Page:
"the mix-up happened for one of the rituals."
Two Indian sisters accidentally married the wrong grooms after a power cut caused a blackout during their joint wedding.
The bizarre mix-up happened in the village of Aslana in Madhya Pradesh.
Both brides had their faces covered with a veil, which contributed to the confusion.
It was reported that Rameshlal Railot organised a joint wedding for his daughters.
The sisters wore the same bridal outfits and had their faces covered with a veil, in keeping with local traditions, when they arrived for the wedding rituals.
But as the wedding began at around 9 pm on May 5, 2022, the village suffered a power cut.
In the darkness, the sisters ended up sitting next to the wrong groom.
It is unclear whether the pair knew the men they were marrying.
One daughter named Nikita was supposed to marry a man named Bhola. However, she accidentally swapped grooms with her sister Karishma, who was set to marry Ganesh. The grooms were not related.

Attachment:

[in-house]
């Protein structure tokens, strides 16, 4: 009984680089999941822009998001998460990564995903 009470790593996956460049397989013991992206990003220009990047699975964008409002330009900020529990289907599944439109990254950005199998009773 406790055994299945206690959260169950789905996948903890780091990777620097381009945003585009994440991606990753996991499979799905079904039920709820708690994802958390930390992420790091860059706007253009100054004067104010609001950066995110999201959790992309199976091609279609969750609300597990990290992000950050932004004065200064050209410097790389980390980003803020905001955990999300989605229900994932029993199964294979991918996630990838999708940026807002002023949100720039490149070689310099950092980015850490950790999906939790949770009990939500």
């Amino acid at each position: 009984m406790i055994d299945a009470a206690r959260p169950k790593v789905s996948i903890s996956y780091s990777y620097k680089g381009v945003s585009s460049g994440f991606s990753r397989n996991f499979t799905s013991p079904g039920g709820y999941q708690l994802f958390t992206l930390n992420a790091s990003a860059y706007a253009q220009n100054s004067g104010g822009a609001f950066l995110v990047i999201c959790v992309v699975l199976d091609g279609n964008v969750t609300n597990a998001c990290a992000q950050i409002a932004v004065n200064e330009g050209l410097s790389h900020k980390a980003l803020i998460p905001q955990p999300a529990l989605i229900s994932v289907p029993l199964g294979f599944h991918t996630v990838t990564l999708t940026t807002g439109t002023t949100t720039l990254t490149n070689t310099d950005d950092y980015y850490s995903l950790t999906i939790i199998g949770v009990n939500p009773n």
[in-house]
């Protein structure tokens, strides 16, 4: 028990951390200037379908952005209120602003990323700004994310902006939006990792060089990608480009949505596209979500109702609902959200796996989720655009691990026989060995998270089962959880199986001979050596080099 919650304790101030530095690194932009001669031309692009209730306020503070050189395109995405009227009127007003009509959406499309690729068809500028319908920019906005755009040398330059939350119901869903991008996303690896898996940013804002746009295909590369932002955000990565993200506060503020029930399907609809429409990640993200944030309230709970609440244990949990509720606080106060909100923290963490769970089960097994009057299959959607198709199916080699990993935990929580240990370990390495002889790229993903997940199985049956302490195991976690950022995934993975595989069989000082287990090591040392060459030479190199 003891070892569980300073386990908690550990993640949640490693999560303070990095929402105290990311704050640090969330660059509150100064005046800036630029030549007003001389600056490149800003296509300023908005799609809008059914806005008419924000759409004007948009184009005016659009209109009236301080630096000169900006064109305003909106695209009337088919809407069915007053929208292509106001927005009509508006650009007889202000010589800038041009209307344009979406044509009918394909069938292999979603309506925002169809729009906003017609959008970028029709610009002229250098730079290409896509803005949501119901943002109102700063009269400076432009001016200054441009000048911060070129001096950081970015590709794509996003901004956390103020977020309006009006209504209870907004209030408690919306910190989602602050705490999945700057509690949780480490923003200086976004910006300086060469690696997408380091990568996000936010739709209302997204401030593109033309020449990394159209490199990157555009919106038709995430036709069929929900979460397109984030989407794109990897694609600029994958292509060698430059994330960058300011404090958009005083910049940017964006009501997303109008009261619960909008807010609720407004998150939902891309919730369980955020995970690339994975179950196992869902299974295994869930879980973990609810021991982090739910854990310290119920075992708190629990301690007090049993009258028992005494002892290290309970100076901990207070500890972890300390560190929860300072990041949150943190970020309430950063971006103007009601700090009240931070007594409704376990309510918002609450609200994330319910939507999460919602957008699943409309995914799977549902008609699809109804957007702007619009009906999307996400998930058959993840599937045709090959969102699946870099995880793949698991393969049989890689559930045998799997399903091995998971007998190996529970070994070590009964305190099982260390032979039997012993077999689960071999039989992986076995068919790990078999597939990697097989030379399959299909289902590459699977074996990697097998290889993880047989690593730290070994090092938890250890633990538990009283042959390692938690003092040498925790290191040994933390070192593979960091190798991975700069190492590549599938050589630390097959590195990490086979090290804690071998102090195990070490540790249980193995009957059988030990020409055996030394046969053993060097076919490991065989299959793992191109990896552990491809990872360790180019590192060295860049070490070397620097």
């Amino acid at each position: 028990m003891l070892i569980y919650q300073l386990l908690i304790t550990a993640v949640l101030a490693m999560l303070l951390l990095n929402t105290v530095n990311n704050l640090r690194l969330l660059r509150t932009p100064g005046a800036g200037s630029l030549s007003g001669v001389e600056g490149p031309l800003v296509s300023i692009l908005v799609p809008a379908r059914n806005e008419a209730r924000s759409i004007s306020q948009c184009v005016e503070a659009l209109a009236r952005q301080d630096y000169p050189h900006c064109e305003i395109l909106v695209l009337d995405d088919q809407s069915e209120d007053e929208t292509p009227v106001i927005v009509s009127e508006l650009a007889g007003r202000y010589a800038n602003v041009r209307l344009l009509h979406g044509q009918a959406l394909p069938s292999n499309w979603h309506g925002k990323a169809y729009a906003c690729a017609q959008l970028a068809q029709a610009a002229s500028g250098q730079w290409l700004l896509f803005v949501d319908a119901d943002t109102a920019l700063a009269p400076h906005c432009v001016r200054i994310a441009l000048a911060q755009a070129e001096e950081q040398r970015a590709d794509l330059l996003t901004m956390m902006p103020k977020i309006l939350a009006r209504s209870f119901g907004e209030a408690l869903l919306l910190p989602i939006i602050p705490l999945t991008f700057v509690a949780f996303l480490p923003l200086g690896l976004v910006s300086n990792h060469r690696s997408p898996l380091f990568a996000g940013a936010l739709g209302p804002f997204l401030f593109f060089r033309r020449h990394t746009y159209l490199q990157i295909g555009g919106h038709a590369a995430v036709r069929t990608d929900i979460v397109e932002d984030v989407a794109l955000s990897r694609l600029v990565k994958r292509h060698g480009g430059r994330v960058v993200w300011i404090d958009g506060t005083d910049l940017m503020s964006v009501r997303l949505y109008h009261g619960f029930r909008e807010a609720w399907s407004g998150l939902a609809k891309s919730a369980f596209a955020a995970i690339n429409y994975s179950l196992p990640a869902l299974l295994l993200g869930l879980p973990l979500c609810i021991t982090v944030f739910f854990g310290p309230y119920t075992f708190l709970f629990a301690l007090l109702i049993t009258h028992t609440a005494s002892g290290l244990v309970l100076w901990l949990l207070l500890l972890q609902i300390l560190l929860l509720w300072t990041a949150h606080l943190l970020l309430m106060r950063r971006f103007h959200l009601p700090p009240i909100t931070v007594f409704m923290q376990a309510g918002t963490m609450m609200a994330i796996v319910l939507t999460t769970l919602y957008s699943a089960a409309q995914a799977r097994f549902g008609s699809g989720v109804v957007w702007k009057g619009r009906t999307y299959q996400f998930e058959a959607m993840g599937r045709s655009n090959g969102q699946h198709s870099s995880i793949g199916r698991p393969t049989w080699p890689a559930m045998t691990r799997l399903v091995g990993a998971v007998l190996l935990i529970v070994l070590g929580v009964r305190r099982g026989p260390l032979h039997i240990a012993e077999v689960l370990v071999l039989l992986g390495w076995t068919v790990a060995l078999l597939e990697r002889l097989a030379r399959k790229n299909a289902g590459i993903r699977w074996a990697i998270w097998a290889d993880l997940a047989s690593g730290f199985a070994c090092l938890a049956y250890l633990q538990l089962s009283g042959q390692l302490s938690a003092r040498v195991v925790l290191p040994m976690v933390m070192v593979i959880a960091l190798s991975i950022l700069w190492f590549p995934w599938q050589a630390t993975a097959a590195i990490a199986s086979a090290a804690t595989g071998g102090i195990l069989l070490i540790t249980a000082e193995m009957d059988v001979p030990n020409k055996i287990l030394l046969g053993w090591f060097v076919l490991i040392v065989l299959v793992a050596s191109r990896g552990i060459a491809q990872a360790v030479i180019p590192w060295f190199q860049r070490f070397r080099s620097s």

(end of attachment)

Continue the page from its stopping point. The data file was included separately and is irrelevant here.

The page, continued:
Amid the confusion, the priest continued with the marital rites.
The two brides also performed several wedding rituals with the wrong partner before the power was restored and the family members realised the mix-up.
While the power outage has been blamed for the error, the brides’ father suggested that the priest may have been confused due to their identical outfits.
An elder brother of Rameshlal, Sitaram, said one bride’s hand was given to the wrong groom due to the power failure, which he described as a regular occurrence in the village.
He explained: “They did not exchange garlands or wedding vows, but the mix-up happened for one of the rituals.”
Sitaram went on to say that the village does not have proper electricity pylons, stating that the incident showed how serious a problem the frequent power outages could be for the locals.
“It is insulting for us – because of a power failure we suffered this humiliation.”
Sitaram said that after the power came back on after midnight, the wedding “continued as planned”.
The vows were exchanged with the right grooms.
Village residents said that the fact the power came on just in time to prevent the wrong wedding vows from being exchanged had restored their belief in the saying that matches are made in heaven.